Is Native Advertising a Blessing or a Curse?

Is Native Advertising a Blessing or a Curse?

Is Native Advertising a Blessing or a Curse?

Remember banner advertising?

Yeah, we barely do, either. That’s why you are — quite literally! — more likely to complete Navy Seal training or climb Mount Everest than click on a banner ad 1.

Online display advertising has been going the way of the dinosaurs for a long time.  Online publishers still need to make a buck, though, and the way things are heading, it looks like native advertising is where a lot of advertisers are going to be investing in 2014.

Native ads aren’t really new; if you’ve been on BuzzFeed lately you’re probably well aware of this. But native ads made massive strides in 2013, with even Forbes and the New Yorker diving in. And the likelihood is that we’ll see much, much more of this revenue driver in the coming months.

Native advertising is an advertising method in which the advertiser attempts to gain attention by providing content in the context of the user’s experience. Native ads look and act like other content but are paid messages.

In other words, sponsored posts imbedded into your Facebook and Twitter newsfeeds are considered native ads. So are sponsored articles you find on Huffington Post and Gawker. And sponsored links, which pop up in the bottom of articles with so-called “similar content” are also native ads.

Native Advertising Will Lose Customers

My wife just asked me the other day about what was wrong with CNN. She had read a typical news article, but then noticed a bunch of links on the bottom that all “were completely junk content.”

“I will never go to that site again,” she said later and was pretty upset about it.

She has been reading CNN for 15 years and in an instant became a lost customer.

I explained to her that nobody clicks on banner ads any more. We all just ignore them and this is how sites make money now.

Here is an example of some CNN links that display on the bottom of an article:

CNN related links

Hardly hard-hitting news content there.

So the issue here is that native advertising done well is not entirely and radically different from the rest of your content. CNN has failed their customers here  — all in the name of making money. They are tainting all of the years and hard work done on their brand and image.

But they are not the only ones doing this — as it is quickly becoming the norm.

Here is another example from a San Diego newspaper:

Recommended Articles from San Diego Union Tribune
Recommended Articles from San Diego Union Tribune

I appreciate that these companies need to make money, but there are some serious risks here.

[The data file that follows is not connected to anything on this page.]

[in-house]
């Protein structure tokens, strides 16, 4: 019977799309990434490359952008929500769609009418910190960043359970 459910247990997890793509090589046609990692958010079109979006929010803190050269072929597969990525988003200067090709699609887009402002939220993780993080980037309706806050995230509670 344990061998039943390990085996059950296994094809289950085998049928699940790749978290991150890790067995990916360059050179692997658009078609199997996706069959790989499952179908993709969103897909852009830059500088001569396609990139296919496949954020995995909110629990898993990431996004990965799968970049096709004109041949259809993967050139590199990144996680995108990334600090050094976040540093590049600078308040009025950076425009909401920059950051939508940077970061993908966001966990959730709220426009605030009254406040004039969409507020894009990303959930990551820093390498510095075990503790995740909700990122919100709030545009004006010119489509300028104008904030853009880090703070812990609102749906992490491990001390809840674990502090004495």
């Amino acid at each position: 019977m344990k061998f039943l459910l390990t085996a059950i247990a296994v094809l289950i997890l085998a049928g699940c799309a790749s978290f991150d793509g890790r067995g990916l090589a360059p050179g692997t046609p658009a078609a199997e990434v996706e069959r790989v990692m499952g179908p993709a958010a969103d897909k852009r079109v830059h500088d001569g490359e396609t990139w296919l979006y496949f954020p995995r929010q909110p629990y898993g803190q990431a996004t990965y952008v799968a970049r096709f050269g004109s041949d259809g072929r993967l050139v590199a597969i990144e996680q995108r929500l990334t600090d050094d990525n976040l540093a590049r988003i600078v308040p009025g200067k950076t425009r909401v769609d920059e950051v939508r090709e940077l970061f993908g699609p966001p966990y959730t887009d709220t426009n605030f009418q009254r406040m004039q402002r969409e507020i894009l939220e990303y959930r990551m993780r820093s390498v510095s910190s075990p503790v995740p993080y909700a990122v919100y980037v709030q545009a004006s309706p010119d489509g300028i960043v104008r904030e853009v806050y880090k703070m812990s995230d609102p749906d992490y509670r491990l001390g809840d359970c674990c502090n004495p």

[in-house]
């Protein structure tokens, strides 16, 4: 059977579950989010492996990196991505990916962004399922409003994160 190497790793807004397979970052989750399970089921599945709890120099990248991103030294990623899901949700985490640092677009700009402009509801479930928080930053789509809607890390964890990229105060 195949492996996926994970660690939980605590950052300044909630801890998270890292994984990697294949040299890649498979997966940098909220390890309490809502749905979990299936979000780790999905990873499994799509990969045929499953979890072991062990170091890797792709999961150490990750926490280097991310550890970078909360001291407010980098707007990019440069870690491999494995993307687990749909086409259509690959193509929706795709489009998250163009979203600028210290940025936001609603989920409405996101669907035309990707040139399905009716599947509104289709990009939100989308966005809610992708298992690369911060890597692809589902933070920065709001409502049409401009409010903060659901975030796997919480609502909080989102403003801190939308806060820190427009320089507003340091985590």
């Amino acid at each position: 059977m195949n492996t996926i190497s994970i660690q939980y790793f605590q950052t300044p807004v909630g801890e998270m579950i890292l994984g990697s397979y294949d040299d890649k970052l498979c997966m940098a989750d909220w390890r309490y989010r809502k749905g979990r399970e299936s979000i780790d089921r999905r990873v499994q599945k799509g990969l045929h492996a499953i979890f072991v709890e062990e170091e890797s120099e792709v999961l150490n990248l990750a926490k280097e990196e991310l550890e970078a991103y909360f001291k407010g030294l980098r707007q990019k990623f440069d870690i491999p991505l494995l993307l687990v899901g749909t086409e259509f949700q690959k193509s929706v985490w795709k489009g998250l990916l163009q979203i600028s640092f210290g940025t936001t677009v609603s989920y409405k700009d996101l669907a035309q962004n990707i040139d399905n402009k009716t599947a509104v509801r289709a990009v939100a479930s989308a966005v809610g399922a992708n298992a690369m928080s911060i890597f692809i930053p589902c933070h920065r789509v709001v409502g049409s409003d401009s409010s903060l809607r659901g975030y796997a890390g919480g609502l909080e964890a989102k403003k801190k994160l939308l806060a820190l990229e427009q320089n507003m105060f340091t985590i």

As my wife’s reaction clearly demonstrates, crapping up your site with links to content that is largely of the ilk of the National Enquirer is not good for your brand and may drive away customers. That is unless you are the National Enquirer.

Is this a penny wise, pound foolish proposition?

The concept of native ads is remarkably similar to the trend of product placement in movies and television (that is getting more and more out of hand every day.)

Ron Burgundy To the Rescue

For the past few weeks, I have been flooded with Ron Burgundy sightings. Not just the the ton of ads for the new movie, but Ron Burgundy selling cars for Dodge and last week he was on ESPN in character and did an interview with Peyton Manning.

While watching the interview, I could not help but feel like it was an ad for an upcoming movie — and not true ESPN content. However it is funny and entertaining. So I would cite this as a good example of a win-win, especially considering nearly 4 million YouTube views already.

The Ron Burgundy Dodge advertisements are credited with raising sales by 59% — so clearly that was a huge win!

The opportunities presented by native advertising are tantalizing: After all, instead of relegating marketing messaging to the margins of a page or annoying readers with intrusive pop-ups, advertising is now an element of the editorial content — content marketing at its most imbedded and, not coincidentally, monetized.

The idea is to trade disruptive practices for a seamless, more rewarding consumer experience where the eyeballs already are. It’s proved to be particularly effective for click-throughs and engagement 2.

Hence this year’s flurry of native ad partnerships, products and in-house applications. In practice, these sponsored links and articles range from being obviously branded (like the Washington Post’s “BrandConnect”) to being nearly indistinguishable from legitimate editorial content (like BuzzFeed3.

That is where issues come in. Legal issues, even.

Native advertising can appear so native that the traditional firewall between marketing and unbiased editorial content appears to no longer exist — potentially resulting in consumer deception and raising the specter of Federal Trade Commission regulation if voluntary controls aren’t effective 4.

There are also ranges of quality: the relevance of links and so forth to content surrounding it. Visitors won’t long tolerate or readily forgive brands’ abuse of irrelevant messaging intruding on their reading.

The takeaways? Invest in good sponsored content that provides value and is light-ish on the product tie-ins and branding. Have a clear grasp of the content that works for your brand. And be honest: Make sure readers have fair warning that it’s sponsored.

If you are going to follow along in this trend, tread carefully as the risks may outweigh the gains if done without special care.

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Kevin is the Founder and CEO of TribeBoost.

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